Social services are agents of change for disabled adults
Val Williams and Joe Webb
'Getting Things Changed', the title of our recent research, might sound ambitious. Yet social care practitioners are tasked with facilitating change every time they engage with disabled clients. This article considers just two aspects of our wide-ranging research programme which recruited 448 participants over eight different projects, spanning different impairment groups and very diverse life contexts.
We will discuss first the role for social care in creating practices which are truly ‘inclusive’. In the second part of this article, we focus on what we have learnt from people with dementia, about the ways in which language and interaction matter to them, and what social care could do to create more inclusive encounters with people with dementia.
Disabled people are often made to feel as though they do not fit. That theme arose in our research on reasonable adjustments in hospitals, where one respondent spoke about the difficulties of accessing the hospital car park, as she could not reach the barrier from her car. Instead of making the car park more accessible for everyone, she was told she had to phone up for assistance when she arrived. What then would true inclusion mean, and how can social care practitioners help achieve that?
The Care Act 2014 focuses social care assessments on client-led outcomes: disabled adults should be determining for themselves what they want to achieve, sometimes with support from others around them. Across our research, we had people who needed social care to do the things that anybody might want to do – to have a family and care for a baby, to choose and assemble furniture bought online, to simply go for a walk in the park. If social care is to be truly based on the Social Model of Disability, then social workers need to be doing more than making some adjustments to fit that disabled person to an existing practice. A social worker whose sights are on social justice can make a difference to these practices, as well as providing support to the disabled person, and so too can those at the ‘frontline’ – support workers, carers and personal assistants.
In our research, we tried to understand how practices could be changed fundamentally by thinking about the different elements that go together to shape the way things get done. For instance, a practice can sometimes be changed by the provision of technology or material resources, such as online shopping or even ‘slow shopping’ as has been introduced by some supermarket chains. Practices also involve human beings with their own skills and competences, but in our research we found that training for new skills was most effective when it was led by and included disabled people themselves. In this way, power imbalances which create problems for disabled people can be tackled very directly – as people with dementia have shown us through their involvement in training videos. Finally, we saw how successful support for parents with learning difficulties was achieved not just through ‘training’ or disseminating good practice, but by a shift in the value and trust afforded to disabled parents. Material resources, competences and values were at the heart of all the practices we looked at, and more examples can be seen in our Social Practices booklet.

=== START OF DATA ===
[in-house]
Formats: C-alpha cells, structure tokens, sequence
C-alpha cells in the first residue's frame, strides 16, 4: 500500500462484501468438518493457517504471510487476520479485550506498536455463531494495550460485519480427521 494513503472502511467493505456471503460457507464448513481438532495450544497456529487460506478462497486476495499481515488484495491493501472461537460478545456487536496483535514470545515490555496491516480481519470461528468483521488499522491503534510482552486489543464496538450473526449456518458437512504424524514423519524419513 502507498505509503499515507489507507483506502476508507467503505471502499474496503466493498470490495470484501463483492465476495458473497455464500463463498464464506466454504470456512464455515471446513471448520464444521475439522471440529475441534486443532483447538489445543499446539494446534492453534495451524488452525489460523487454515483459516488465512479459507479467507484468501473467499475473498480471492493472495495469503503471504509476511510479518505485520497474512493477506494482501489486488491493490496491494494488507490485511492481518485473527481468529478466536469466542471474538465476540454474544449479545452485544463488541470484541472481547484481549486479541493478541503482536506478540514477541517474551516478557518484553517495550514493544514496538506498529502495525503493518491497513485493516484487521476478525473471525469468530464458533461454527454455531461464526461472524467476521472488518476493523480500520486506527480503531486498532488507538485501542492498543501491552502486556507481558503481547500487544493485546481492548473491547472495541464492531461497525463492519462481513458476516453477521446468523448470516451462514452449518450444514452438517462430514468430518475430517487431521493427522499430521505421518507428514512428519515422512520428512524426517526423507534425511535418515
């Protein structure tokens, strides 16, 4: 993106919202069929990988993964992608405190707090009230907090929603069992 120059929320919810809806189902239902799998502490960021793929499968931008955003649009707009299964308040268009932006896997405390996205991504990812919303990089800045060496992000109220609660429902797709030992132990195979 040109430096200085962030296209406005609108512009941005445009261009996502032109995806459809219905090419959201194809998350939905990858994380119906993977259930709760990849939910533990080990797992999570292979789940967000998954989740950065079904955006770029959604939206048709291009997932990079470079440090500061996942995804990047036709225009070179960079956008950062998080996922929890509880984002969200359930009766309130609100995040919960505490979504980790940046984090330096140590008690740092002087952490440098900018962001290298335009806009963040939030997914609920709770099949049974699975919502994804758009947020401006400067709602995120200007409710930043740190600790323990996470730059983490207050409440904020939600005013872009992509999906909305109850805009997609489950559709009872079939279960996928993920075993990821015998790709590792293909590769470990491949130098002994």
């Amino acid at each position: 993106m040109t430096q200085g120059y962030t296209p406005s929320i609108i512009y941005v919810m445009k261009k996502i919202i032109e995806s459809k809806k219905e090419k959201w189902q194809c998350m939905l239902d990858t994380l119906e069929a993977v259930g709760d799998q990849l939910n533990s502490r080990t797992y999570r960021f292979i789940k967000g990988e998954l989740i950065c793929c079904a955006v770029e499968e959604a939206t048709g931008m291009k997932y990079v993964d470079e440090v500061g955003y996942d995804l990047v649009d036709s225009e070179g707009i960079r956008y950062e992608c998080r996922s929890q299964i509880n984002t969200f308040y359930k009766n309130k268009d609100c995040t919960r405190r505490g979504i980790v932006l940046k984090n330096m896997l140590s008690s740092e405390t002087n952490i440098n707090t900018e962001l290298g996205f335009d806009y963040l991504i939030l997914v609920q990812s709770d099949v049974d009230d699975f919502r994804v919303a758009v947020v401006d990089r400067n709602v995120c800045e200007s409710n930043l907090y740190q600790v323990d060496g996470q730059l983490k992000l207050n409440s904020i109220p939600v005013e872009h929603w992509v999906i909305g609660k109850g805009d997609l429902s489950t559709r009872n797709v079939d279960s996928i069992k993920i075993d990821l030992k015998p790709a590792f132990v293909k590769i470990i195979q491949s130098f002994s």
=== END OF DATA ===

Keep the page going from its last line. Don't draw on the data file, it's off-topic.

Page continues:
If social care should go beyond the ‘individual’ that is not just about assigning individuals to group activities. It is about re-shaping the way things get done, so that disabled people have an equal role and can access an inclusive environment. Nowhere is that more true than for people with dementia. In our research, we filmed encounters between people with dementia and supporters, carers and staff. Interaction skills are central to every encounter between a social care practitioner and a disabled person, and as we found, are also one of the main keys to more inclusive practices. We worked with a small group of people with dementia who formed their own research group, as part of the Forget Me Not organisation in Swindon. They said:
‘I don't know where it came from, for all this panic to set in, and I think that because I've got dementia, all of a sudden I feel I don't have rights. And people who are caring for me, have taken all those rights away from me, and they're doing it for me, and I don't have a say in it. But we’ve learnt that we have to fight for our rights.’
People with dementia do now have a say, through the growing movement for Dementia Empowerment and in our research they are creating a set of training videos about how to improve conversations, the first of which is called ‘Talking About the Past’. Their messages to social care are that they too want personalised support, which is under their own control; but they also want to be included in social, domestic, leisure and work life – just as everyone does. Instead of assuming that a person with dementia only needs to access an activity group, maybe more creative social work could ensure that community walking groups, music societies, banks, shops and indeed work places are enabled to listen to what people with dementia are saying. Creating a more dementia friendly society simply means a better, more inclusive, environment for everyone.
About the authors
Val Williams is a Emeritus Professor at the University of Bristol. The Getting Things Changed research project is based at Norah Fry Centre for Disability Studies at the University of Bristol, is led by Val. During her time here, she has developed and pioneered methods for including people with learning disabilities as researchers.
Joseph Webb is a researcher at the Norah Fry Centre for Disability Research and worked on the Getting Things Changed project. His research interests focus on interaction, disability studies, co-produced research and how to make changes to policy and practice.